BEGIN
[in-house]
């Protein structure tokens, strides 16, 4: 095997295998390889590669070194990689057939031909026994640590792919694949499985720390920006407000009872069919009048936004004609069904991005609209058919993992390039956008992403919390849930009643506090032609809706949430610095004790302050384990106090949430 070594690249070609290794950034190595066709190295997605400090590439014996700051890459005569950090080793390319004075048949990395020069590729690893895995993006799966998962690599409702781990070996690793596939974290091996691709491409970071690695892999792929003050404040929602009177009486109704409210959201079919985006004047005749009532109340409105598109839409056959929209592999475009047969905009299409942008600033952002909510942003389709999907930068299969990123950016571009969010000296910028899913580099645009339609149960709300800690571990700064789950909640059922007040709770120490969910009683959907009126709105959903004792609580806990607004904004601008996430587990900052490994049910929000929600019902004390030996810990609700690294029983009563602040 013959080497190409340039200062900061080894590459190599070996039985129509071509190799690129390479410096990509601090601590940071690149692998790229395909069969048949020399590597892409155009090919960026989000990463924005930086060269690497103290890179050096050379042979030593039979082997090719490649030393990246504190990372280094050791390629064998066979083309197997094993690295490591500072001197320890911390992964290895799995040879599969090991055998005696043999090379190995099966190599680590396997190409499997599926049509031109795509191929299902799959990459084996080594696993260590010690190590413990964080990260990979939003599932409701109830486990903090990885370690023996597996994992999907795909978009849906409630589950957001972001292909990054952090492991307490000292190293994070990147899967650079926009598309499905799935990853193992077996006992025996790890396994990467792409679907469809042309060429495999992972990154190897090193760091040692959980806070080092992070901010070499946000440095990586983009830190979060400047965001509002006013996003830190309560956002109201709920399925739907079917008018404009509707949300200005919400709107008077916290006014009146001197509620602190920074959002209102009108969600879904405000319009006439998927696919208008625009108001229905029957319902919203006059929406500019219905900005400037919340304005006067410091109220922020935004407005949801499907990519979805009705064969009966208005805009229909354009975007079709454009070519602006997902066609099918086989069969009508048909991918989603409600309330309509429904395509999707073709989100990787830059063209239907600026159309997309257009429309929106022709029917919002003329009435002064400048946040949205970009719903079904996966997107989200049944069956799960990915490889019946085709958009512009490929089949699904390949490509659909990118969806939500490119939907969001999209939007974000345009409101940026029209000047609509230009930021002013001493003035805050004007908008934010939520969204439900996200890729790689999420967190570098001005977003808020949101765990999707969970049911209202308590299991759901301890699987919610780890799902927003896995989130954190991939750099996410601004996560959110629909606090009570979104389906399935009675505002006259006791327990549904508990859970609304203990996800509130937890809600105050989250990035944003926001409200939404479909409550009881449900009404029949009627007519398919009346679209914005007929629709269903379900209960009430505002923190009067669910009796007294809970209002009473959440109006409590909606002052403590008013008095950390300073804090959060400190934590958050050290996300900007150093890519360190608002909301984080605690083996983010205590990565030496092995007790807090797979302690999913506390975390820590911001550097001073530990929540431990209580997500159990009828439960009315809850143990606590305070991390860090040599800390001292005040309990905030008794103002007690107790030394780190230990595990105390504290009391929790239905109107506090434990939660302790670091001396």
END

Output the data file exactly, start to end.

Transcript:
[in-house]
């Protein structure tokens, strides 16, 4: 095997295998390889590669070194990689057939031909026994640590792919694949499985720390920006407000009872069919009048936004004609069904991005609209058919993992390039956008992403919390849930009643506090032609809706949430610095004790302050384990106090949430 070594690249070609290794950034190595066709190295997605400090590439014996700051890459005569950090080793390319004075048949990395020069590729690893895995993006799966998962690599409702781990070996690793596939974290091996691709491409970071690695892999792929003050404040929602009177009486109704409210959201079919985006004047005749009532109340409105598109839409056959929209592999475009047969905009299409942008600033952002909510942003389709999907930068299969990123950016571009969010000296910028899913580099645009339609149960709300800690571990700064789950909640059922007040709770120490969910009683959907009126709105959903004792609580806990607004904004601008996430587990900052490994049910929000929600019902004390030996810990609700690294029983009563602040 013959080497190409340039200062900061080894590459190599070996039985129509071509190799690129390479410096990509601090601590940071690149692998790229395909069969048949020399590597892409155009090919960026989000990463924005930086060269690497103290890179050096050379042979030593039979082997090719490649030393990246504190990372280094050791390629064998066979083309197997094993690295490591500072001197320890911390992964290895799995040879599969090991055998005696043999090379190995099966190599680590396997190409499997599926049509031109795509191929299902799959990459084996080594696993260590010690190590413990964080990260990979939003599932409701109830486990903090990885370690023996597996994992999907795909978009849906409630589950957001972001292909990054952090492991307490000292190293994070990147899967650079926009598309499905799935990853193992077996006992025996790890396994990467792409679907469809042309060429495999992972990154190897090193760091040692959980806070080092992070901010070499946000440095990586983009830190979060400047965001509002006013996003830190309560956002109201709920399925739907079917008018404009509707949300200005919400709107008077916290006014009146001197509620602190920074959002209102009108969600879904405000319009006439998927696919208008625009108001229905029957319902919203006059929406500019219905900005400037919340304005006067410091109220922020935004407005949801499907990519979805009705064969009966208005805009229909354009975007079709454009070519602006997902066609099918086989069969009508048909991918989603409600309330309509429904395509999707073709989100990787830059063209239907600026159309997309257009429309929106022709029917919002003329009435002064400048946040949205970009719903079904996966997107989200049944069956799960990915490889019946085709958009512009490929089949699904390949490509659909990118969806939500490119939907969001999209939007974000345009409101940026029209000047609509230009930021002013001493003035805050004007908008934010939520969204439900996200890729790689999420967190570098001005977003808020949101765990999707969970049911209202308590299991759901301890699987919610780890799902927003896995989130954190991939750099996410601004996560959110629909606090009570979104389906399935009675505002006259006791327990549904508990859970609304203990996800509130937890809600105050989250990035944003926001409200939404479909409550009881449900009404029949009627007519398919009346679209914005007929629709269903379900209960009430505002923190009067669910009796007294809970209002009473959440109006409590909606002052403590008013008095950390300073804090959060400190934590958050050290996300900007150093890519360190608002909301984080605690083996983010205590990565030496092995007790807090797979302690999913506390975390820590911001550097001073530990929540431990209580997500159990009828439960009315809850143990606590305070991390860090040599800390001292005040309990905030008794103002007690107790030394780190230990595990105390504290009391929790239905109107506090434990939660302790670091001396």